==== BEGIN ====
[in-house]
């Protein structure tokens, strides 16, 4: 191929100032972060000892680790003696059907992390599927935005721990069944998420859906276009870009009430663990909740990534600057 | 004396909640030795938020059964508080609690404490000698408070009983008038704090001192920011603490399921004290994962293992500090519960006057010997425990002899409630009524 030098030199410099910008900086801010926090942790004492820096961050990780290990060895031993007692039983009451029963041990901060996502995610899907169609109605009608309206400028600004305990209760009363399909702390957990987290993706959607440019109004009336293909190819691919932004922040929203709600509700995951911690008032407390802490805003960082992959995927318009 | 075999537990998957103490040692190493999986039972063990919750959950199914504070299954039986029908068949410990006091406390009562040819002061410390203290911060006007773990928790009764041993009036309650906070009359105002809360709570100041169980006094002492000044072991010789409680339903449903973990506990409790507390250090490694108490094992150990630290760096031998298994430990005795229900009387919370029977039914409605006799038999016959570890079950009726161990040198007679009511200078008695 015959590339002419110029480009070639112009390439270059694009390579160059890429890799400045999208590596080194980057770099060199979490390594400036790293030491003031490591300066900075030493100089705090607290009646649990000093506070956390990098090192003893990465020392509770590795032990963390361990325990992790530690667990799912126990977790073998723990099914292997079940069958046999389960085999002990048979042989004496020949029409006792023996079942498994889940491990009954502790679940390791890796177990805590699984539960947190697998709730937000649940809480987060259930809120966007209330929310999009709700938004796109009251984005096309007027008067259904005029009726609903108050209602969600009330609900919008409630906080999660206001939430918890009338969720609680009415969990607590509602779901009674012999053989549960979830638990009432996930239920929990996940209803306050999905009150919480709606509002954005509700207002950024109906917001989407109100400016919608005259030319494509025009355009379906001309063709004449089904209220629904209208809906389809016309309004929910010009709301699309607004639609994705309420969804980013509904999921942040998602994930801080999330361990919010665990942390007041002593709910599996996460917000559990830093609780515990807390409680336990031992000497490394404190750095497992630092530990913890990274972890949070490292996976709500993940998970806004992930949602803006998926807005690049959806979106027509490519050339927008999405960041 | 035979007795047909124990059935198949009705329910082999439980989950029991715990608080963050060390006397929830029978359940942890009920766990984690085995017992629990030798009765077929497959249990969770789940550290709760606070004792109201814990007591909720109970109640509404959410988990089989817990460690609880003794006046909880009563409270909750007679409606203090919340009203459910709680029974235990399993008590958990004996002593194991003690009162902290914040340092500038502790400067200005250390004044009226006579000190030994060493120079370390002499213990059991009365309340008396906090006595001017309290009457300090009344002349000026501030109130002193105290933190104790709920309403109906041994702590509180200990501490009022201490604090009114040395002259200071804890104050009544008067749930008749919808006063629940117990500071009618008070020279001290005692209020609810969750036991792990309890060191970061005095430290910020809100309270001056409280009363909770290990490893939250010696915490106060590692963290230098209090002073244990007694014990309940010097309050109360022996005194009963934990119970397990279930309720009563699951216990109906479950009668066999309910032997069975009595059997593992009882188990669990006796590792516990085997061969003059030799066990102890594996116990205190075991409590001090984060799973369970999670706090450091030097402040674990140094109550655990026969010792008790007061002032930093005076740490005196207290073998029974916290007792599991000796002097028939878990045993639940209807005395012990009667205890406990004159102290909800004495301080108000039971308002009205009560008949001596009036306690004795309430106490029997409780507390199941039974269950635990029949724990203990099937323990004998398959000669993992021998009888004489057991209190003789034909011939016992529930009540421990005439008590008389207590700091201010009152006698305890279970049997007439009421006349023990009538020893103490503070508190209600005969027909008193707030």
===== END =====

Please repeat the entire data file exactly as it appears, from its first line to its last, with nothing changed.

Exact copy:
[in-house]
């Protein structure tokens, strides 16, 4: 191929100032972060000892680790003696059907992390599927935005721990069944998420859906276009870009009430663990909740990534600057 | 004396909640030795938020059964508080609690404490000698408070009983008038704090001192920011603490399921004290994962293992500090519960006057010997425990002899409630009524 030098030199410099910008900086801010926090942790004492820096961050990780290990060895031993007692039983009451029963041990901060996502995610899907169609109605009608309206400028600004305990209760009363399909702390957990987290993706959607440019109004009336293909190819691919932004922040929203709600509700995951911690008032407390802490805003960082992959995927318009 | 075999537990998957103490040692190493999986039972063990919750959950199914504070299954039986029908068949410990006091406390009562040819002061410390203290911060006007773990928790009764041993009036309650906070009359105002809360709570100041169980006094002492000044072991010789409680339903449903973990506990409790507390250090490694108490094992150990630290760096031998298994430990005795229900009387919370029977039914409605006799038999016959570890079950009726161990040198007679009511200078008695 015959590339002419110029480009070639112009390439270059694009390579160059890429890799400045999208590596080194980057770099060199979490390594400036790293030491003031490591300066900075030493100089705090607290009646649990000093506070956390990098090192003893990465020392509770590795032990963390361990325990992790530690667990799912126990977790073998723990099914292997079940069958046999389960085999002990048979042989004496020949029409006792023996079942498994889940491990009954502790679940390791890796177990805590699984539960947190697998709730937000649940809480987060259930809120966007209330929310999009709700938004796109009251984005096309007027008067259904005029009726609903108050209602969600009330609900919008409630906080999660206001939430918890009338969720609680009415969990607590509602779901009674012999053989549960979830638990009432996930239920929990996940209803306050999905009150919480709606509002954005509700207002950024109906917001989407109100400016919608005259030319494509025009355009379906001309063709004449089904209220629904209208809906389809016309309004929910010009709301699309607004639609994705309420969804980013509904999921942040998602994930801080999330361990919010665990942390007041002593709910599996996460917000559990830093609780515990807390409680336990031992000497490394404190750095497992630092530990913890990274972890949070490292996976709500993940998970806004992930949602803006998926807005690049959806979106027509490519050339927008999405960041 | 035979007795047909124990059935198949009705329910082999439980989950029991715990608080963050060390006397929830029978359940942890009920766990984690085995017992629990030798009765077929497959249990969770789940550290709760606070004792109201814990007591909720109970109640509404959410988990089989817990460690609880003794006046909880009563409270909750007679409606203090919340009203459910709680029974235990399993008590958990004996002593194991003690009162902290914040340092500038502790400067200005250390004044009226006579000190030994060493120079370390002499213990059991009365309340008396906090006595001017309290009457300090009344002349000026501030109130002193105290933190104790709920309403109906041994702590509180200990501490009022201490604090009114040395002259200071804890104050009544008067749930008749919808006063629940117990500071009618008070020279001290005692209020609810969750036991792990309890060191970061005095430290910020809100309270001056409280009363909770290990490893939250010696915490106060590692963290230098209090002073244990007694014990309940010097309050109360022996005194009963934990119970397990279930309720009563699951216990109906479950009668066999309910032997069975009595059997593992009882188990669990006796590792516990085997061969003059030799066990102890594996116990205190075991409590001090984060799973369970999670706090450091030097402040674990140094109550655990026969010792008790007061002032930093005076740490005196207290073998029974916290007792599991000796002097028939878990045993639940209807005395012990009667205890406990004159102290909800004495301080108000039971308002009205009560008949001596009036306690004795309430106490029997409780507390199941039974269950635990029949724990203990099937323990004998398959000669993992021998009888004489057991209190003789034909011939016992529930009540421990005439008590008389207590700091201010009152006698305890279970049997007439009421006349023990009538020893103490503070508190209600005969027909008193707030």